NetQuarry supports application security using a powerful, replaceable set of authentication and permission patterns. Depending on the needs of your application and the capabilities of your enterprise infrastructure, NetQuarry can support several different methods of user authentication.

Authentication Providers (IAuthenticationProvider)

An authentication provider implements the IAuthenticationProvider interface and handles the Authenticate method. NetQuarry ships with three providers, a Generic provider, a Windows based provider (for Active Directory or NTLM authentication), and a database provider.

Roles and Profiles

After authentication, the platform asks the authentication provider for a list of directory (ADS, NTLM, Database) roles for which the user is a member. These directory roles are mapped to runtime “profiles” which assign all runtime objects permissions. By default, an object is available to all users. The mapping of directory roles to profiles is done using the NetQuarry studio.
At runtime, the platform calls IAppContext.HasPermission to determine if an object is available to the current user.


Most objects use the NetQuarry.ObjectPermissions enumeration to specify security for that object. The NetQuarry.ObjectPermissions enumeration is a superset of all possible system permissions (and is extensible). All attributes of the enumeration don’t apply to every object. For example, NavigationTargets only support the “Read” permission bit.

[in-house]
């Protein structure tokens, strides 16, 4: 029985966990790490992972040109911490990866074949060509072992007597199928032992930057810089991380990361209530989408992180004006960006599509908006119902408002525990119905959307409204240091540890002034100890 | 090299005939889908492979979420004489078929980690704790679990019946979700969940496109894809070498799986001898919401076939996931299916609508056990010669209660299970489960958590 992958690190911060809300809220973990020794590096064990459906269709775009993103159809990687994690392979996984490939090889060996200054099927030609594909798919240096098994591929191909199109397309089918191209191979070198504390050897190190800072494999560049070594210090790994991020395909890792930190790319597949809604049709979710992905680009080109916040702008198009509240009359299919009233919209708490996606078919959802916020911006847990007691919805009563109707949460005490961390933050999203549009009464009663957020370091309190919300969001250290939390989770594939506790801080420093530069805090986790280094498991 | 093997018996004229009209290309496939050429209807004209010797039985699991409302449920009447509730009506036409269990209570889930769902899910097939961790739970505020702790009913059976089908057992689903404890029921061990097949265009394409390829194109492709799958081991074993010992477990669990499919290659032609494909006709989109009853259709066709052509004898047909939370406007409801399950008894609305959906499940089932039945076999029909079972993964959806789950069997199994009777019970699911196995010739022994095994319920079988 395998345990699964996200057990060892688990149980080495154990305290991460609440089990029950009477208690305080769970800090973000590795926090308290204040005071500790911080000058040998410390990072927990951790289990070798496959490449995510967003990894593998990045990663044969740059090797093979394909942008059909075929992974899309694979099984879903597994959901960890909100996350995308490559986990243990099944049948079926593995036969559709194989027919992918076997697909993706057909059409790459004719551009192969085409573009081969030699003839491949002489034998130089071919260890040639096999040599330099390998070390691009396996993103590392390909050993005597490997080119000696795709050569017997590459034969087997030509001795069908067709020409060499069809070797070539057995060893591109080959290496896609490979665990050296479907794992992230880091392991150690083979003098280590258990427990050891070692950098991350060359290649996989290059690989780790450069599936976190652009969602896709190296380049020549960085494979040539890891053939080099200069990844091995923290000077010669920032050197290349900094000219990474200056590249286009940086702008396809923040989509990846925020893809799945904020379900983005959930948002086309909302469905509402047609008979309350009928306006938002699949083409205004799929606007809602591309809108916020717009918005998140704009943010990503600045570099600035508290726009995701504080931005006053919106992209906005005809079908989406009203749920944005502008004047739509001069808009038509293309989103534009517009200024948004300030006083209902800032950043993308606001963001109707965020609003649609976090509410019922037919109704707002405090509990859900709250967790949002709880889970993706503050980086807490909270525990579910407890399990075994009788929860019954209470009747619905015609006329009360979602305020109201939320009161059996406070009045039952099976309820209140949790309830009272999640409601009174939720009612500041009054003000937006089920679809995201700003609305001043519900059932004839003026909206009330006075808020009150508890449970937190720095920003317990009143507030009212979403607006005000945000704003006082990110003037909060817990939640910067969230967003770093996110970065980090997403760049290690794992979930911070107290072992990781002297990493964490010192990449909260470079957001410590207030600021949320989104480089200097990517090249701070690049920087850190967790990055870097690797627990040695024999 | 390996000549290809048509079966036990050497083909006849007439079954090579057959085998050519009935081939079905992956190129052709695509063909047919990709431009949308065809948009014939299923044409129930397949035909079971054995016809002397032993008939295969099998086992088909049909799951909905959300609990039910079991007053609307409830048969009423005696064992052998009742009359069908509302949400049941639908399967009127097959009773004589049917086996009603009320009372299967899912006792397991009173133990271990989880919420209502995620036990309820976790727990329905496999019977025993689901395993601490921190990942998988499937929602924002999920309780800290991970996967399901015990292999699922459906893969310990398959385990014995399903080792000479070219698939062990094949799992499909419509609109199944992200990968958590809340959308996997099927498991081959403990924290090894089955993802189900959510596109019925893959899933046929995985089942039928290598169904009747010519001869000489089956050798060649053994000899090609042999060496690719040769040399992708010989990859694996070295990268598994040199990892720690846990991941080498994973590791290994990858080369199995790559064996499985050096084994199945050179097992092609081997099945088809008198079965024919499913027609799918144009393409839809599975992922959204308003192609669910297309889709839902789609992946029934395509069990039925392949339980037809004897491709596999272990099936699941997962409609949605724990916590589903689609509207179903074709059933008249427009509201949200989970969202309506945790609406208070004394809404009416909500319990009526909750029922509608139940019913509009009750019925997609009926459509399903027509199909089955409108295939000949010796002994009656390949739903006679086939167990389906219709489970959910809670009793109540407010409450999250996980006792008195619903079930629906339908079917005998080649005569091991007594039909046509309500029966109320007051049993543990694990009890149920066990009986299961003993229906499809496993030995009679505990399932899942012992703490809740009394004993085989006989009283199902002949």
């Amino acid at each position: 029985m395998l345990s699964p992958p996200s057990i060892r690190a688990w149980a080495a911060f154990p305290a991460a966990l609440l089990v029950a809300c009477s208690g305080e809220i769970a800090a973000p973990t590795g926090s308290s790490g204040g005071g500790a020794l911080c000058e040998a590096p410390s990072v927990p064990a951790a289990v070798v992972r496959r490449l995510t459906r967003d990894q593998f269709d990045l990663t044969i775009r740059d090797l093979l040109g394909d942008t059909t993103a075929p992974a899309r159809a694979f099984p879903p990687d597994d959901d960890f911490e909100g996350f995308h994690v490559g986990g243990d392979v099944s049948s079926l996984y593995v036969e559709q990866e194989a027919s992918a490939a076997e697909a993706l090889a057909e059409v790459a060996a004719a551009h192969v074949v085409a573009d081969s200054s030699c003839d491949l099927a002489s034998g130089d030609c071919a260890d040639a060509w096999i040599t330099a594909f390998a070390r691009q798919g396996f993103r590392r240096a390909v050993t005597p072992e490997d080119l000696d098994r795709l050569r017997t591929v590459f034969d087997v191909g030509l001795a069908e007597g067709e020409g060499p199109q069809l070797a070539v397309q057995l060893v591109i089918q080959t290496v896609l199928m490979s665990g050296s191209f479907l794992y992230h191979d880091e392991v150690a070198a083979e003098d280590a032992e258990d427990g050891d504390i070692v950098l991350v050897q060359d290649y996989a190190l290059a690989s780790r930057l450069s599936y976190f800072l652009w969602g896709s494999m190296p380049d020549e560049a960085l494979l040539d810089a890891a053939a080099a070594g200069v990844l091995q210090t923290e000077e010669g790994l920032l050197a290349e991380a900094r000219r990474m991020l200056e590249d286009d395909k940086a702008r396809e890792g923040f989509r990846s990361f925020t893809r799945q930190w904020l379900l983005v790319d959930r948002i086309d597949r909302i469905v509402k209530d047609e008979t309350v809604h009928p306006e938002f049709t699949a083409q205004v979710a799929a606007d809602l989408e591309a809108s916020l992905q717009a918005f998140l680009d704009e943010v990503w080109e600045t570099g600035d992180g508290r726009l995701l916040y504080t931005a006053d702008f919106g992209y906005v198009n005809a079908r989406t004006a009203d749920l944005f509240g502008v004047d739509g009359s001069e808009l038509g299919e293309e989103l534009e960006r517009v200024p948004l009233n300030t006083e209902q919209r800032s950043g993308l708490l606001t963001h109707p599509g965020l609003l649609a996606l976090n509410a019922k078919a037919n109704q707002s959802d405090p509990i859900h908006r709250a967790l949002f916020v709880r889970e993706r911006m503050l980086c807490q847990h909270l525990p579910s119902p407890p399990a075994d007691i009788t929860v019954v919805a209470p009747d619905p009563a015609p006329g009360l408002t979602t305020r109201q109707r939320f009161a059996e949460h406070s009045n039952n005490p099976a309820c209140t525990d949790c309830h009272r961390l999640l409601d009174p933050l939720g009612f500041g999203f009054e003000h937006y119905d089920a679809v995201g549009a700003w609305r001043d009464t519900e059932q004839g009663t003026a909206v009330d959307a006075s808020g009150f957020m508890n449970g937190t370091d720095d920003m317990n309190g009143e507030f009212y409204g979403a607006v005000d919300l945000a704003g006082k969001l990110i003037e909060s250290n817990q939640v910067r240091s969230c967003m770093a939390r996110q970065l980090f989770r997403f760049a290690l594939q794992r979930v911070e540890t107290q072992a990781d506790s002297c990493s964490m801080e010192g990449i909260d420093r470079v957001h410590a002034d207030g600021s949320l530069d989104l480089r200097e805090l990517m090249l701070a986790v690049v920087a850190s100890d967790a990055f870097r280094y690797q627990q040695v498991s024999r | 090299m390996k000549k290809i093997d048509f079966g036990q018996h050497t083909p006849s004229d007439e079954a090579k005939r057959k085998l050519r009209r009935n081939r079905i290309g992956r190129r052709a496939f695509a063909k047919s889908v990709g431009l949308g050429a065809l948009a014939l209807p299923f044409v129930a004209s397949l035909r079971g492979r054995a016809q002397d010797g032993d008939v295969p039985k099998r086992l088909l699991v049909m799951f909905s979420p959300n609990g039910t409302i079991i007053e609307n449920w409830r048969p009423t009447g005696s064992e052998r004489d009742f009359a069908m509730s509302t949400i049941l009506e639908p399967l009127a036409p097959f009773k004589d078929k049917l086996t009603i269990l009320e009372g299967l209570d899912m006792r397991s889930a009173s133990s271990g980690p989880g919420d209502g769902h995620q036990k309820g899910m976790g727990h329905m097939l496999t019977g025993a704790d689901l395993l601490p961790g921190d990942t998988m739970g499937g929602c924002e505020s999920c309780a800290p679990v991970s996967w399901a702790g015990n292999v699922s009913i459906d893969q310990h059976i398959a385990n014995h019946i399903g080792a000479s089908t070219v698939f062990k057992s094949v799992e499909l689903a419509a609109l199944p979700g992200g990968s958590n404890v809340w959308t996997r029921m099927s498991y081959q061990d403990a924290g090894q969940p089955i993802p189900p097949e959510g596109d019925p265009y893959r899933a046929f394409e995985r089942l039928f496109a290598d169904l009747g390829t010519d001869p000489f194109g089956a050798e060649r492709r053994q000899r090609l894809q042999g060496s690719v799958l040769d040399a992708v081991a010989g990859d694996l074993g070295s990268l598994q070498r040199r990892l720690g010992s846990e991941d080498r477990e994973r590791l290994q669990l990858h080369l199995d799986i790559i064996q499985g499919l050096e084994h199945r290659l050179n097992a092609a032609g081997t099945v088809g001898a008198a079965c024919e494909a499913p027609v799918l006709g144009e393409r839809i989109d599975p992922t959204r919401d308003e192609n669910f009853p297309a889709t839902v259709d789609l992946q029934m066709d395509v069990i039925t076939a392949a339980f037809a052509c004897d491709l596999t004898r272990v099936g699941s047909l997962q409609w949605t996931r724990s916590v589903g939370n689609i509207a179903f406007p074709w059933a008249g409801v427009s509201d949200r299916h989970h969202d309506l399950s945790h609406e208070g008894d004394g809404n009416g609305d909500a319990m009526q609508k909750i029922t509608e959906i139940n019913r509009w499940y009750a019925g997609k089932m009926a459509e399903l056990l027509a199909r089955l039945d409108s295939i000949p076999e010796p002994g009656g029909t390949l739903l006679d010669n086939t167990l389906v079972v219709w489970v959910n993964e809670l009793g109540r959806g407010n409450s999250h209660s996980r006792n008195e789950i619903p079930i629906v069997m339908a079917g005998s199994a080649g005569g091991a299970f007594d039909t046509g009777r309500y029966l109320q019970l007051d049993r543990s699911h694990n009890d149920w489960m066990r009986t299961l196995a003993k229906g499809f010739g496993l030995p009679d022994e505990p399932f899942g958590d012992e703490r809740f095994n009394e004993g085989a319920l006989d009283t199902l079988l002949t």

For permissions that cannot be expressed as NetQuarry.ObjectPermissions bits, you can define a custom “policy.” A policy is simply a named permission that is granted to a set of profiles. This is a powerful and handy method for building an application with specific permissions for your users.
For example, one could define a policy that grants a set of profiles the right to mass email to the contents of a list of data. Then, before adding the custom MapperCommand that supported this functionality, the developer would ask the application if the current user had permission to the policy.


After authentication, the UserContext object holds the current user identity and a collection of profiles. A UserContext object can re-create itself from a token securely. The IAppContext object holds the current UserContext.